Is Naveen Patnaik-K Chandrashekar Rao dialogue a case of much ado about nothing?

Ashutosh Mishra

The meeting between chief minister, Naveen Patnaik and his Telengana counterpart, K. Chandrashekar Rao aka KCR, has expectedly fuelled speculation about the evolution of a federal front of non-Congress and non-BJP parties with focus on regional satraps.

The statements of the two chief ministers in the wake of the meeting did indicate that they had indeed discussed such a possibility though the contours of any new political combination that could offer an alternative to the UPA and NDA still remain largely nebulous. Much would depend upon the outcome of the meetings KCR is expected to have with regional satraps in other parts of the country over the next few weeks.

That being so it would be premature to read much into the KCR-Patnaik meeting which, it is instructive to remember, was originally scheduled to take place last May but did not come about then as the Odisha chief minister evinced little interest in the ‘third front’ overtures. He was equally disinterested in the offers to join either UPA or the NDA.

On the face of it Patnaik, who leads the Biju Janata Dal, Odisha’s most successful regional party till date, follows a policy of equi-distance from Congress and the BJP, even though he has not been consistent about it, making a little compromise here and there to suit his ends. For example, his party had no hesitation bailing out the NDA in the Rajya Sabha when it came to the passage of the crucial Mines and Mineral (Development and Regulation) (Amendment) Bill.

Patnaik also had no qualms backing Ram Nath Kovind, the NDA’s presidential nominee who eventually won the contest with ease. Sometime later he sprung another surprise by extending support to the Modi government’s move to demonetise high denomination currency. His party has also not been critical of the Goods and Services Tax (GST) in the same manner as some other political parties in the country.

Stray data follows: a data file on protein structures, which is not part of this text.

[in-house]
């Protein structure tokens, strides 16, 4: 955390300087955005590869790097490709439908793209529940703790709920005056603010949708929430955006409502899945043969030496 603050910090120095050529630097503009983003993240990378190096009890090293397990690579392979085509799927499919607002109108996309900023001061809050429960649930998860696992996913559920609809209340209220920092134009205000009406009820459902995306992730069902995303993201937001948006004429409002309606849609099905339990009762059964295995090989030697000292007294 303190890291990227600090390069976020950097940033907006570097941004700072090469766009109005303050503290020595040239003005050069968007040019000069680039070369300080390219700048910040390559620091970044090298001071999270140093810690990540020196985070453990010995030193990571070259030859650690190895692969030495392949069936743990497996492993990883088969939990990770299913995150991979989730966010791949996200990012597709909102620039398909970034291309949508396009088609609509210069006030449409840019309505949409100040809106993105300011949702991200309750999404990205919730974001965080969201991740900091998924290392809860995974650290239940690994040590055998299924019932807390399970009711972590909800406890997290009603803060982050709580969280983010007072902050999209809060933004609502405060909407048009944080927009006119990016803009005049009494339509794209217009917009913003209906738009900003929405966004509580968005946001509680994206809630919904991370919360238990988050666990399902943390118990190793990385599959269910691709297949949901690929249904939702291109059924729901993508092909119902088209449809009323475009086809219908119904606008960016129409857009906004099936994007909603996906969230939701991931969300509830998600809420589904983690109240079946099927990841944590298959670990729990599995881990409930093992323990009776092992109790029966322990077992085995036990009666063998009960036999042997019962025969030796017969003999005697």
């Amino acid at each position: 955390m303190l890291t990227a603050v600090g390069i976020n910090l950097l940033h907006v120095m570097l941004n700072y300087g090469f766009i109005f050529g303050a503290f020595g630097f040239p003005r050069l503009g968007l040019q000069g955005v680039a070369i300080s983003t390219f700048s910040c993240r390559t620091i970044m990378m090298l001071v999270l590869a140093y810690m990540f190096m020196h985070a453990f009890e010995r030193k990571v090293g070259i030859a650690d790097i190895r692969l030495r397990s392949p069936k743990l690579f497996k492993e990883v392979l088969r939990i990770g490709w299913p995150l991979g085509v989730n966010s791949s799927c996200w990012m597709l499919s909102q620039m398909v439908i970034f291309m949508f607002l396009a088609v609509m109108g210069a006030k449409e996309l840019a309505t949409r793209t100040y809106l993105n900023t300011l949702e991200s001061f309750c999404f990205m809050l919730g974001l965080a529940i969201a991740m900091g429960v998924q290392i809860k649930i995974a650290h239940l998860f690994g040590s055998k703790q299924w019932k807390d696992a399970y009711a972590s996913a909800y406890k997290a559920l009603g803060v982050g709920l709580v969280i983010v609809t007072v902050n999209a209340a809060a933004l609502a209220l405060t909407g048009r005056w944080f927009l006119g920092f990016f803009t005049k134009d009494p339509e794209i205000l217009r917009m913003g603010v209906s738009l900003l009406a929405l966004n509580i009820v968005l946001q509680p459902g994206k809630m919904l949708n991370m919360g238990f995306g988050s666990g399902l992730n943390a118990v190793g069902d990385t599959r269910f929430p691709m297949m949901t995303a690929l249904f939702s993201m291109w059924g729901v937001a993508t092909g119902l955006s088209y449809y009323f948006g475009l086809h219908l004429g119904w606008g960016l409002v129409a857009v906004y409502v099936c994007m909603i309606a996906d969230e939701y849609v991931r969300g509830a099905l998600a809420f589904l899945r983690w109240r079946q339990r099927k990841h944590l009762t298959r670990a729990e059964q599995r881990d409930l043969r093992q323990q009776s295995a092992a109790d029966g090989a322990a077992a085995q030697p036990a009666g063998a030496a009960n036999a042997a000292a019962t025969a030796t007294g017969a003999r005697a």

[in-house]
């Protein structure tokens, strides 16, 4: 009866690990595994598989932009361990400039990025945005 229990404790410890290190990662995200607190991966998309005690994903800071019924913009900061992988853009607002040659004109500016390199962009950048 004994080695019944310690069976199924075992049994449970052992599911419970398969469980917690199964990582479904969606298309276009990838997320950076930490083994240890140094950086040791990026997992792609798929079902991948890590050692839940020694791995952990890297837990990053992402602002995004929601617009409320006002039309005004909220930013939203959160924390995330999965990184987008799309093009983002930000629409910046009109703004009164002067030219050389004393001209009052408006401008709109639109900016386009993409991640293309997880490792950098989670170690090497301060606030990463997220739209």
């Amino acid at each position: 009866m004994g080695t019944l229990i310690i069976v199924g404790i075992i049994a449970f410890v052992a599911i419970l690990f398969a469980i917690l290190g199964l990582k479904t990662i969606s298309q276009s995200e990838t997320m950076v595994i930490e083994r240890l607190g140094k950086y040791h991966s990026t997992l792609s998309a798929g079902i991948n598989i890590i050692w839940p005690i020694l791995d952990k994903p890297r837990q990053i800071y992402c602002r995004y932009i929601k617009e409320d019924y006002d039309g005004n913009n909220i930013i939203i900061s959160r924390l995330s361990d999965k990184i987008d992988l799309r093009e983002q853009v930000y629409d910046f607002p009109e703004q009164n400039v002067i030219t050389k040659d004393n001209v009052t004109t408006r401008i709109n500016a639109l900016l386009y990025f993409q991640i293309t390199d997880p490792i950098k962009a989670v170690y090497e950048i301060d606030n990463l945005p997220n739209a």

No wonder, the critics of Patnaik see him as being soft towards the BJP, attributing this trait, first to his political compulsion of opposing the Congress at any cost, and secondly, to the fear of CBI, which is still probing the chit fund scam with many BJD leaders under the scanner. Some indeed have already been arrested and are out on bail.

It is also being pointed out that while Patnaik cannot afford to side with the Congress under any circumstances as the BJD stands on the foundation of anti-Congressism he shared power with the BJP in the state for nearly 10 years despite complete ideological divergence with the saffron party. The logic, thus, is that if the push comes to the shove, he can still go along with the BJP having dealt with it in the past. But the Congress remains untouchable.

The BJD leaders themselves, however, insist that their leader, despite his avowed policy of equi-distance from the BJP and Congress, believes in conducting his politics in a pragmatic manner as the overriding concern for him is protecting the interests of Odisha. Thus, the party did not mind supporting the MMDR (amendment) bill as the interest of the mineral rich state was at stake.

Patnaik apparently subscribes to the theory that in politics only interests are permanent, neither friends nor enemies. Call him an opportunist if you will, but this approach affords him a kind of flexibility that would be the envy of many politicians. Looking from that perspective the Odisha chief minister would feel inclined to take a step towards joining the efforts for a third front of regional parties only if it helps preserve the interests of his party and the state which does not seem to be the case at the moment. One would not be surprised if the Patnaik-KCR dialogue that sent the media into a tizzy ultimately turns out to be much ado about nothing.